It was a tech with their notebooks that caused a problem with the 7970m in short (well that was the bigger flag at least)

The 7970M was the highest profile (due to being the flagship part and the most problematic to fix), but as the Anandtech article I linked to shows, the problem was originally across the board. To this day there are still issues with compatibility of components- something that could have been alleviated by some transparency from AMD regarding architectures.

cliffordcooley cliffordcooley, TechSpot Paladin, said:

@GhostRyder & @dividebyzero thanks for the clarification. I didn't know anything about the driver issue. I wasn't sure which direction DBZ was headed.

1 person liked this | GhostRyder GhostRyder said:

@GhostRyder & @dividebyzero thanks for the clarification. I didn't know anything about the driver issue. I wasn't sure which direction DBZ was headed.

No prob, it honestly was more along the lines of utilization on the upper end (Mobile mostly) GPU's (Mostly 7970m's because there were not as many 7950m's) where games were underperforming and only utilizing maybe 1/2-3/4 the GPU's true power. It mostly became known as a wide spread thing because AMD tried to quiet people while fixing it during the time frame when they were still taking a month or so to release Driver updates. It was fixed, but it still happened which was just one of those things.

The 7970M was the highest profile (due to being the flagship part and the most problematic to fix), but as the Anandtech article I linked to shows, the problem was originally across the board. To this day there are still issues with compatibility of components- something that could have been alleviated by some transparency from AMD regarding architectures.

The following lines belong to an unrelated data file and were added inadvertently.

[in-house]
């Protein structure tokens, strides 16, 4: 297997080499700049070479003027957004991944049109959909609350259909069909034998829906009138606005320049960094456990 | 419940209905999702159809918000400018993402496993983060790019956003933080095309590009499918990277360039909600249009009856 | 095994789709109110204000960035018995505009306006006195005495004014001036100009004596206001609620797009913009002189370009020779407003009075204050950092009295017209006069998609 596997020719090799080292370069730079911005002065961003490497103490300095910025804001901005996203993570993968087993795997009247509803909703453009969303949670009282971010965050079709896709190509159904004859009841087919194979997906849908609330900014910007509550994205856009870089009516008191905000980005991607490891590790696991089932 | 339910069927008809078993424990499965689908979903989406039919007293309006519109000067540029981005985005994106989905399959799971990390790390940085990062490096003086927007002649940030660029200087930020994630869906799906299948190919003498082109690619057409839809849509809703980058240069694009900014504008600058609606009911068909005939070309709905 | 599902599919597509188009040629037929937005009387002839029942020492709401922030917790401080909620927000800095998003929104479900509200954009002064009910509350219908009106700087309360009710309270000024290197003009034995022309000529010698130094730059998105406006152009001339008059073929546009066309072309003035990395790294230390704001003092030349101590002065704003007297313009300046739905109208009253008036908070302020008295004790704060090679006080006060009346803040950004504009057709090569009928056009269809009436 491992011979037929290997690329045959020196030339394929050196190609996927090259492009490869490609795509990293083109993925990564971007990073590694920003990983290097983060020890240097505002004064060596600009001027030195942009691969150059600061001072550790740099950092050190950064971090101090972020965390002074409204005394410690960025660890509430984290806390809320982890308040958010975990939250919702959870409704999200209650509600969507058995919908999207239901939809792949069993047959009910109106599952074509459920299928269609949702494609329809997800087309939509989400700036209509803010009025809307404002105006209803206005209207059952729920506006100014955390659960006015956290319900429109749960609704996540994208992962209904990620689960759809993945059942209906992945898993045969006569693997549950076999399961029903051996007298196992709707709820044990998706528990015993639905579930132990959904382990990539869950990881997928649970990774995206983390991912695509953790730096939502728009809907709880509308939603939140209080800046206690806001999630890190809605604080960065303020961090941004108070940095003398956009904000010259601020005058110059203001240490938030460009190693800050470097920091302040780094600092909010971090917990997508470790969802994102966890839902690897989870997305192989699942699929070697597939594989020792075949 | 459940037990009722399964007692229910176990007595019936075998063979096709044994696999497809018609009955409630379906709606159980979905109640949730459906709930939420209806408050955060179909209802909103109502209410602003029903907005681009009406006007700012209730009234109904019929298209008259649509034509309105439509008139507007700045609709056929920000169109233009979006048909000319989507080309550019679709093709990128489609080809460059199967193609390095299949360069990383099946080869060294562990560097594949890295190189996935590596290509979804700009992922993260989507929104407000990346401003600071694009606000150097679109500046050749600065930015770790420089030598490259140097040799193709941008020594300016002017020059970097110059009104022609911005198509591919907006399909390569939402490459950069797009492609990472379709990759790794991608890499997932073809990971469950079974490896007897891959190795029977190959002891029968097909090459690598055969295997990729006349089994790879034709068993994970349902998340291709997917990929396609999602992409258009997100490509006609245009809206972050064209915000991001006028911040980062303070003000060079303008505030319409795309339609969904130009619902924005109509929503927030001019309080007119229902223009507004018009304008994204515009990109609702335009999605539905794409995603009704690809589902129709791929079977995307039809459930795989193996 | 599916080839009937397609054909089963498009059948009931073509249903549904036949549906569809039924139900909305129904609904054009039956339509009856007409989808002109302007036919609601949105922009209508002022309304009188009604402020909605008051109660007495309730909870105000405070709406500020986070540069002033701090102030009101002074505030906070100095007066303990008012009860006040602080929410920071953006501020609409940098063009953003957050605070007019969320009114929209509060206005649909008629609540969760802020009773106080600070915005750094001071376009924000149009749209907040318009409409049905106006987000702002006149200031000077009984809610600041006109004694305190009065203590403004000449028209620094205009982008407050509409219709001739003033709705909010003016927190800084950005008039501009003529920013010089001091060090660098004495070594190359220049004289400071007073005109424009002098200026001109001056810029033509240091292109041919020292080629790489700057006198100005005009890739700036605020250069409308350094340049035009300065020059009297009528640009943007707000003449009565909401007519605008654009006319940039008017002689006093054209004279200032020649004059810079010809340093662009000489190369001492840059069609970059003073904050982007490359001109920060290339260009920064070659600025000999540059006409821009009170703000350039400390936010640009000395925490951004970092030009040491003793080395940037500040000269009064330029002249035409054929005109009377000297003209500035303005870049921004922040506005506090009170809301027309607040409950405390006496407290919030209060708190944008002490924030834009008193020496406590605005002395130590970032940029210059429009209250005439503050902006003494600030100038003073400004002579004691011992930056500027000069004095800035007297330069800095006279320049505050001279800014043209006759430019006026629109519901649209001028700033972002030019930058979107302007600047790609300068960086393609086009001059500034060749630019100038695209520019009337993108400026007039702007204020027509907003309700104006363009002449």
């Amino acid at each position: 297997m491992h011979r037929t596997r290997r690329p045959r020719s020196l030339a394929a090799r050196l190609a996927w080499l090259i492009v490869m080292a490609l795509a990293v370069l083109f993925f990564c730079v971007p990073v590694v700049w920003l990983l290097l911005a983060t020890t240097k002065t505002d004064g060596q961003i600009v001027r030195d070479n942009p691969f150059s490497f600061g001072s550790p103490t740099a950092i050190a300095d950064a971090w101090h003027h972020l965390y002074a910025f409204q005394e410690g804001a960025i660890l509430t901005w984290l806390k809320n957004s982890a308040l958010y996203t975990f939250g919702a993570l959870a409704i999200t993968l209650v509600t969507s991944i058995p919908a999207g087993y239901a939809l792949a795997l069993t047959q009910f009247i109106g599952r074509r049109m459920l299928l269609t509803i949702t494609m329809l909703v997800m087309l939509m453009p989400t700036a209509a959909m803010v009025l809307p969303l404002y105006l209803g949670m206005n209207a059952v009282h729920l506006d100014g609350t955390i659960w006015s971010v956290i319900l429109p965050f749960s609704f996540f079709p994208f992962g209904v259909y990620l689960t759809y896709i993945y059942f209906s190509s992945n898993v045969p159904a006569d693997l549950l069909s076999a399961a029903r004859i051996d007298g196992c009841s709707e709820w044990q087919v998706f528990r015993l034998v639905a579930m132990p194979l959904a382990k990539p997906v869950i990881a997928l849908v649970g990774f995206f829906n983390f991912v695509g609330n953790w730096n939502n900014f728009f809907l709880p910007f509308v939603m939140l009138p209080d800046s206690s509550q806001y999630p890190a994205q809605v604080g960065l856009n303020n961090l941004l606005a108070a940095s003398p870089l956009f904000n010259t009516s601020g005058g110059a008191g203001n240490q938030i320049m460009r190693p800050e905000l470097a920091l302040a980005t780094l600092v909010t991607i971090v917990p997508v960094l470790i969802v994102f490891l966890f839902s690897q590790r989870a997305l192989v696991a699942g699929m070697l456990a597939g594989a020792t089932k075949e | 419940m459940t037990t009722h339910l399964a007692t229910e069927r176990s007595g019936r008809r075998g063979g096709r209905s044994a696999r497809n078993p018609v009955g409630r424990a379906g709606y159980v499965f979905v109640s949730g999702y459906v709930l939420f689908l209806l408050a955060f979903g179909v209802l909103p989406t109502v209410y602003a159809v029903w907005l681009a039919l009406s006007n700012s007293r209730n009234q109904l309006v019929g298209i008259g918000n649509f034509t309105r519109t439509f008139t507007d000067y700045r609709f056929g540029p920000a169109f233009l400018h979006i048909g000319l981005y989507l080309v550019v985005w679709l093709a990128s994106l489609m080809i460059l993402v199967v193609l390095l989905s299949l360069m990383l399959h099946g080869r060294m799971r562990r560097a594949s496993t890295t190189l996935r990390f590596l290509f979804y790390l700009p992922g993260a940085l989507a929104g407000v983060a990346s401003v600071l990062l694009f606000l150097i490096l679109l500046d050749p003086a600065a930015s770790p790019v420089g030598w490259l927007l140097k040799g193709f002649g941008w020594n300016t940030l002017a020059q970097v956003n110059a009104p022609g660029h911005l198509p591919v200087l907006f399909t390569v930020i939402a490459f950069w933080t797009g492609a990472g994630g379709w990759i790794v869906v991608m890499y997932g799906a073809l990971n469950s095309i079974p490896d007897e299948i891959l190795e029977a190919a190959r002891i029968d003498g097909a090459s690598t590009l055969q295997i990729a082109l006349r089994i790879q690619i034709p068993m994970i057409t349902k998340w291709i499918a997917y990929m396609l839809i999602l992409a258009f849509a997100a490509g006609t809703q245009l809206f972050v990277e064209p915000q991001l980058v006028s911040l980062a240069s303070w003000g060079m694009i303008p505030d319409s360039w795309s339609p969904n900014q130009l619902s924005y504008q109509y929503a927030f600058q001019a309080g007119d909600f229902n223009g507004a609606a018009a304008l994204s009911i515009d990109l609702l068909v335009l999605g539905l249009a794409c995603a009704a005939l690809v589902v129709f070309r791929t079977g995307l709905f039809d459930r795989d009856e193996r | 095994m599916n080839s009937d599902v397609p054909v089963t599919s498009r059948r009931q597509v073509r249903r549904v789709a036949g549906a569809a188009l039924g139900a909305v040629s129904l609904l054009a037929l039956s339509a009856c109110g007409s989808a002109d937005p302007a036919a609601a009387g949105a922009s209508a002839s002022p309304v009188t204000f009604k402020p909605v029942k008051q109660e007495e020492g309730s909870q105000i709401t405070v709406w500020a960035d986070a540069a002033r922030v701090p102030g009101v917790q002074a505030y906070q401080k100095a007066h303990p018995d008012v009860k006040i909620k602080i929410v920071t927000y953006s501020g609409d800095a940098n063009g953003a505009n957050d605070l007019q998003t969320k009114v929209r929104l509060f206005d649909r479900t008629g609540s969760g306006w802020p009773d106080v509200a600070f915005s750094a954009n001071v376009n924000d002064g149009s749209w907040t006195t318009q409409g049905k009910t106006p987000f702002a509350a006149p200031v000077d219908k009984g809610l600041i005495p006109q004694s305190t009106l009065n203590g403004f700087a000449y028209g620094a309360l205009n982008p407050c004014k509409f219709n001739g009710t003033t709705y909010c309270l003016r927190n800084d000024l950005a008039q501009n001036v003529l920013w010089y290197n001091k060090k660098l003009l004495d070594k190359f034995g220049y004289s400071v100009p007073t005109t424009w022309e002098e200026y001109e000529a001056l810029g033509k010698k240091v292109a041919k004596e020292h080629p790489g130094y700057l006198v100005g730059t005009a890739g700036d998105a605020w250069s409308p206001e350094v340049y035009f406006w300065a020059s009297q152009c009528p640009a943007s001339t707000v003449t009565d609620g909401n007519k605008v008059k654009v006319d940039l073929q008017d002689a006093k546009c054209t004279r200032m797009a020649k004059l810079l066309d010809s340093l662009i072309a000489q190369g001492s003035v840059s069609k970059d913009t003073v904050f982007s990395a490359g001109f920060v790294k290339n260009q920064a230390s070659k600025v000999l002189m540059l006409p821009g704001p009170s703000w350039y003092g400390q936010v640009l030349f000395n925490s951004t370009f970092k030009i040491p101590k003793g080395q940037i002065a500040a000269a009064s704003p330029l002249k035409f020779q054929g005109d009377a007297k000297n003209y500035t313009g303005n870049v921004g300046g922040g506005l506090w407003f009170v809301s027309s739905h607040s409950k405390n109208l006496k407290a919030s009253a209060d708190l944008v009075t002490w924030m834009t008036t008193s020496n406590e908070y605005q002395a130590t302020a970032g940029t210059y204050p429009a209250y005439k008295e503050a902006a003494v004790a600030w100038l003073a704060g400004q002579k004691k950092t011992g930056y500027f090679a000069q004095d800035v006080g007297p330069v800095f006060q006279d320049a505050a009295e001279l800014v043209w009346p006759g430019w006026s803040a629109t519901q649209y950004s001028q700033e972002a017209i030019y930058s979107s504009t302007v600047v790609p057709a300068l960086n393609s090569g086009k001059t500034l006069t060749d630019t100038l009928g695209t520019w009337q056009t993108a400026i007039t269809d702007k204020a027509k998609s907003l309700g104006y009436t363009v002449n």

Hence why I said it was the bigger flag because it showed the most. The 7870m and below did not showcase it as much due to the levels of differences being much smaller because they were not as powerful. The HD 7950's were just kinda rare to begin with (I can't actually think of anyone other than Sager that had the option) so you did not hear as much from those owners. Since people were buying the 7970m single or Dual and wanting the pinnacle of power but got mediocre returns you got a louder voice.

1 person liked this | dividebyzero dividebyzero, trainee n00b, said:

@GhostRyder & @dividebyzero thanks for the clarification. I didn't know anything about the driver issue. I wasn't sure which direction DBZ was headed.

The issue is mostly solved. Partly through driver updates, and partly through components becoming obsolete.

While the issue is largely put to rest from a solution point of view, the fact that OEMs were left to shoulder the burden, along with needing a considerable groundswell from media sites to get AMD motivated to work on a fix definitely worked against AMD in OEM business relations- which probably accounted for the large dip in mobile GPU shipments during the first half of 2012.

Like any business, it's easy to lose a market but substantially harder to win it back.